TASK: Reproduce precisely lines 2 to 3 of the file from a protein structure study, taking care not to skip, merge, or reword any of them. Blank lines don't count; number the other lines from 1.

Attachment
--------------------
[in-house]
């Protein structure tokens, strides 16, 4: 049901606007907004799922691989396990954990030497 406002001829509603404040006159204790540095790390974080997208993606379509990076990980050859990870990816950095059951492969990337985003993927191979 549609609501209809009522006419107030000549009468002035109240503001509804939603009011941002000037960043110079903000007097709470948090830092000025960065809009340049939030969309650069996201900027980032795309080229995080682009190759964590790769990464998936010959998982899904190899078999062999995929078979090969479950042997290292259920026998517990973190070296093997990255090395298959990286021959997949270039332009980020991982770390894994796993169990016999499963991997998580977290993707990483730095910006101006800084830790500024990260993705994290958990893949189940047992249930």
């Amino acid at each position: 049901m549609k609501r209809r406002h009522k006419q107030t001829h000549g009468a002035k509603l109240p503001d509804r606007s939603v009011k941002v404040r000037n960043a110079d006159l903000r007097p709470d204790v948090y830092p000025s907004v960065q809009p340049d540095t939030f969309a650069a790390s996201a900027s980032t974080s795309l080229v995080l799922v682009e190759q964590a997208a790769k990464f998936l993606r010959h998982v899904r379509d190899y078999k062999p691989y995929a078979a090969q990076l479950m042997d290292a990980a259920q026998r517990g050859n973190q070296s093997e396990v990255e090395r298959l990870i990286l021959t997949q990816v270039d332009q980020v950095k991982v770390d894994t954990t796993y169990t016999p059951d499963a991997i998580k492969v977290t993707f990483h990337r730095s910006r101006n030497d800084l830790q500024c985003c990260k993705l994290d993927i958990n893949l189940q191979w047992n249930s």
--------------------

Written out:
């Protein structure tokens, strides 16, 4: 049901606007907004799922691989396990954990030497 406002001829509603404040006159204790540095790390974080997208993606379509990076990980050859990870990816950095059951492969990337985003993927191979 549609609501209809009522006419107030000549009468002035109240503001509804939603009011941002000037960043110079903000007097709470948090830092000025960065809009340049939030969309650069996201900027980032795309080229995080682009190759964590790769990464998936010959998982899904190899078999062999995929078979090969479950042997290292259920026998517990973190070296093997990255090395298959990286021959997949270039332009980020991982770390894994796993169990016999499963991997998580977290993707990483730095910006101006800084830790500024990260993705994290958990893949189940047992249930």
């Amino acid at each position: 049901m549609k609501r209809r406002h009522k006419q107030t001829h000549g009468a002035k509603l109240p503001d509804r606007s939603v009011k941002v404040r000037n960043a110079d006159l903000r007097p709470d204790v948090y830092p000025s907004v960065q809009p340049d540095t939030f969309a650069a790390s996201a900027s980032t974080s795309l080229v995080l799922v682009e190759q964590a997208a790769k990464f998936l993606r010959h998982v899904r379509d190899y078999k062999p691989y995929a078979a090969q990076l479950m042997d290292a990980a259920q026998r517990g050859n973190q070296s093997e396990v990255e090395r298959l990870i990286l021959t997949q990816v270039d332009q980020v950095k991982v770390d894994t954990t796993y169990t016999p059951d499963a991997i998580k492969v977290t993707f990483h990337r730095s910006r101006n030497d800084l830790q500024c985003c990260k993705l994290d993927i958990n893949l189940q191979w047992n249930s």